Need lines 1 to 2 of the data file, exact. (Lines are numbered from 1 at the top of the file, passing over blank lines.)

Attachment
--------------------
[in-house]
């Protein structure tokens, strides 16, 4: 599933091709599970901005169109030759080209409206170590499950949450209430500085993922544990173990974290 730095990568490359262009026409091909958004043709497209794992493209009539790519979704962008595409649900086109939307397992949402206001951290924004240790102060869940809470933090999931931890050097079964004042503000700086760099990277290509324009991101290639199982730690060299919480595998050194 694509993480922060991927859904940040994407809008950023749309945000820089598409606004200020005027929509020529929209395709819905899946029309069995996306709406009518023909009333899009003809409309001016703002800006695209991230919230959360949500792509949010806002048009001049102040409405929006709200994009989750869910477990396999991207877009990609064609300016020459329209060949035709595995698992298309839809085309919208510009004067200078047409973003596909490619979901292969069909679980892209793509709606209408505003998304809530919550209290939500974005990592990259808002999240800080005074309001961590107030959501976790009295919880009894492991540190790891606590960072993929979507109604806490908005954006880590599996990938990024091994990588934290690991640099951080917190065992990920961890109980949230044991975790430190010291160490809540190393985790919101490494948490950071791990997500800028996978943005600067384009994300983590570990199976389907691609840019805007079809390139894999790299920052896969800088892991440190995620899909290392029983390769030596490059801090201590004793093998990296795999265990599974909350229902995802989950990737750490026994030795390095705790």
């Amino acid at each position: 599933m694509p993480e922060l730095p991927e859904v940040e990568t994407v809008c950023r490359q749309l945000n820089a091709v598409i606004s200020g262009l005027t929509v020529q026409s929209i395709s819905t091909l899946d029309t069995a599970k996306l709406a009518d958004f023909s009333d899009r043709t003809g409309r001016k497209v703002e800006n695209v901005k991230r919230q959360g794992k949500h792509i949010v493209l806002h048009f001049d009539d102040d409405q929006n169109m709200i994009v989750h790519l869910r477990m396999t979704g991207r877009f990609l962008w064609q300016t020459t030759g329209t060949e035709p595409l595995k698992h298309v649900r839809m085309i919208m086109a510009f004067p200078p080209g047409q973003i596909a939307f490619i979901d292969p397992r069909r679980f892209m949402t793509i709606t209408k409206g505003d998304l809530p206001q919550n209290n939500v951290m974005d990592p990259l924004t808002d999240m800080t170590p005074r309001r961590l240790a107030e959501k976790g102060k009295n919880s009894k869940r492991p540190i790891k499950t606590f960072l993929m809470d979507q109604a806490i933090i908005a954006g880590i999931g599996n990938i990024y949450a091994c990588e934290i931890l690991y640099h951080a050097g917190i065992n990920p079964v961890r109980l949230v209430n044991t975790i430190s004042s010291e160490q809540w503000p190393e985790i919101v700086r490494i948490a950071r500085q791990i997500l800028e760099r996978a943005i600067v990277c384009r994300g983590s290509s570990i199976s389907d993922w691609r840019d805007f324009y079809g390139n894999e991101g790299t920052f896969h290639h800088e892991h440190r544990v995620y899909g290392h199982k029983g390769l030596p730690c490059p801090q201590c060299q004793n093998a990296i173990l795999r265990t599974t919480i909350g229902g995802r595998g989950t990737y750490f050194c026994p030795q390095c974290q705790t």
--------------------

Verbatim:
[in-house]
């Protein structure tokens, strides 16, 4: 599933091709599970901005169109030759080209409206170590499950949450209430500085993922544990173990974290 730095990568490359262009026409091909958004043709497209794992493209009539790519979704962008595409649900086109939307397992949402206001951290924004240790102060869940809470933090999931931890050097079964004042503000700086760099990277290509324009991101290639199982730690060299919480595998050194 694509993480922060991927859904940040994407809008950023749309945000820089598409606004200020005027929509020529929209395709819905899946029309069995996306709406009518023909009333899009003809409309001016703002800006695209991230919230959360949500792509949010806002048009001049102040409405929006709200994009989750869910477990396999991207877009990609064609300016020459329209060949035709595995698992298309839809085309919208510009004067200078047409973003596909490619979901292969069909679980892209793509709606209408505003998304809530919550209290939500974005990592990259808002999240800080005074309001961590107030959501976790009295919880009894492991540190790891606590960072993929979507109604806490908005954006880590599996990938990024091994990588934290690991640099951080917190065992990920961890109980949230044991975790430190010291160490809540190393985790919101490494948490950071791990997500800028996978943005600067384009994300983590570990199976389907691609840019805007079809390139894999790299920052896969800088892991440190995620899909290392029983390769030596490059801090201590004793093998990296795999265990599974909350229902995802989950990737750490026994030795390095705790």